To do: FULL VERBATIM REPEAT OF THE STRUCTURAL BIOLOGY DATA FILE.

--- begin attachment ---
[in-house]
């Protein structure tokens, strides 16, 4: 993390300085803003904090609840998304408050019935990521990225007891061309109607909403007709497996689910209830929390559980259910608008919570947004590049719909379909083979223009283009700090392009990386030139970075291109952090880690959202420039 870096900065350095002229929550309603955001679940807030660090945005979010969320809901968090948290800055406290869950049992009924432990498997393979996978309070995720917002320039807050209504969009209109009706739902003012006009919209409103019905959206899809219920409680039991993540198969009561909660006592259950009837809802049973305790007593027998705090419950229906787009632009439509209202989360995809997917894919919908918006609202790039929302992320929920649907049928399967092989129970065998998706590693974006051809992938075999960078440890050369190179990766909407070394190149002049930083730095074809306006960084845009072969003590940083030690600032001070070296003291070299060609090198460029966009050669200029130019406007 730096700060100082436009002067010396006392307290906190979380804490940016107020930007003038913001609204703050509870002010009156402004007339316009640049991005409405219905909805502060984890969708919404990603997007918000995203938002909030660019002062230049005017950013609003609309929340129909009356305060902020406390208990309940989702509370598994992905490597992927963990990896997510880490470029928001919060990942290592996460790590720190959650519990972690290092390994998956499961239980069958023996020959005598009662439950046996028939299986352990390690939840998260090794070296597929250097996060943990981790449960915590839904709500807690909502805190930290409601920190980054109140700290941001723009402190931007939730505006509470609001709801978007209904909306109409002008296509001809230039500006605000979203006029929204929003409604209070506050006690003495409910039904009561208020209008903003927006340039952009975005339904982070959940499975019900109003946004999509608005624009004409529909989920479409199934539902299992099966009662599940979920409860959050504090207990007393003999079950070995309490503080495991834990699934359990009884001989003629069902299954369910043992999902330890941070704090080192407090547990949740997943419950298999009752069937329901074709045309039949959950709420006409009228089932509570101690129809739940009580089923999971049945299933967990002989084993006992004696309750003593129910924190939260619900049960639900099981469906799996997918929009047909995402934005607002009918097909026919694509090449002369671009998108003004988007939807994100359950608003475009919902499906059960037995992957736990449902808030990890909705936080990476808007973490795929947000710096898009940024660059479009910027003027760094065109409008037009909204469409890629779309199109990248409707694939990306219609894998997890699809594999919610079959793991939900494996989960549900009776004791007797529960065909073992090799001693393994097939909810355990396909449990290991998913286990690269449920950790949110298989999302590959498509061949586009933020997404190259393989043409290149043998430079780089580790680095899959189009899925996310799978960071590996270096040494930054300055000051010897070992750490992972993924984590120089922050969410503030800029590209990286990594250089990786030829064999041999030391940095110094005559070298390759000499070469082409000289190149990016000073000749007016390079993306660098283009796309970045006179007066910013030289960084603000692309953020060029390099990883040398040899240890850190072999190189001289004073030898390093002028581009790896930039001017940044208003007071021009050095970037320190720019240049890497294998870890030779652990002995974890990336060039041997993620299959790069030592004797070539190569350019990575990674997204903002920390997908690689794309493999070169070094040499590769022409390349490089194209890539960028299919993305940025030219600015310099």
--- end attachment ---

[in-house]
């Protein structure tokens, strides 16, 4: 993390300085803003904090609840998304408050019935990521990225007891061309109607909403007709497996689910209830929390559980259910608008919570947004590049719909379909083979223009283009700090392009990386030139970075291109952090880690959202420039 870096900065350095002229929550309603955001679940807030660090945005979010969320809901968090948290800055406290869950049992009924432990498997393979996978309070995720917002320039807050209504969009209109009706739902003012006009919209409103019905959206899809219920409680039991993540198969009561909660006592259950009837809802049973305790007593027998705090419950229906787009632009439509209202989360995809997917894919919908918006609202790039929302992320929920649907049928399967092989129970065998998706590693974006051809992938075999960078440890050369190179990766909407070394190149002049930083730095074809306006960084845009072969003590940083030690600032001070070296003291070299060609090198460029966009050669200029130019406007 730096700060100082436009002067010396006392307290906190979380804490940016107020930007003038913001609204703050509870002010009156402004007339316009640049991005409405219905909805502060984890969708919404990603997007918000995203938002909030660019002062230049005017950013609003609309929340129909009356305060902020406390208990309940989702509370598994992905490597992927963990990896997510880490470029928001919060990942290592996460790590720190959650519990972690290092390994998956499961239980069958023996020959005598009662439950046996028939299986352990390690939840998260090794070296597929250097996060943990981790449960915590839904709500807690909502805190930290409601920190980054109140700290941001723009402190931007939730505006509470609001709801978007209904909306109409002008296509001809230039500006605000979203006029929204929003409604209070506050006690003495409910039904009561208020209008903003927006340039952009975005339904982070959940499975019900109003946004999509608005624009004409529909989920479409199934539902299992099966009662599940979920409860959050504090207990007393003999079950070995309490503080495991834990699934359990009884001989003629069902299954369910043992999902330890941070704090080192407090547990949740997943419950298999009752069937329901074709045309039949959950709420006409009228089932509570101690129809739940009580089923999971049945299933967990002989084993006992004696309750003593129910924190939260619900049960639900099981469906799996997918929009047909995402934005607002009918097909026919694509090449002369671009998108003004988007939807994100359950608003475009919902499906059960037995992957736990449902808030990890909705936080990476808007973490795929947000710096898009940024660059479009910027003027760094065109409008037009909204469409890629779309199109990248409707694939990306219609894998997890699809594999919610079959793991939900494996989960549900009776004791007797529960065909073992090799001693393994097939909810355990396909449990290991998913286990690269449920950790949110298989999302590959498509061949586009933020997404190259393989043409290149043998430079780089580790680095899959189009899925996310799978960071590996270096040494930054300055000051010897070992750490992972993924984590120089922050969410503030800029590209990286990594250089990786030829064999041999030391940095110094005559070298390759000499070469082409000289190149990016000073000749007016390079993306660098283009796309970045006179007066910013030289960084603000692309953020060029390099990883040398040899240890850190072999190189001289004073030898390093002028581009790896930039001017940044208003007071021009050095970037320190720019240049890497294998870890030779652990002995974890990336060039041997993620299959790069030592004797070539190569350019990575990674997204903002920390997908690689794309493999070169070094040499590769022409390349490089194209890539960028299919993305940025030219600015310099």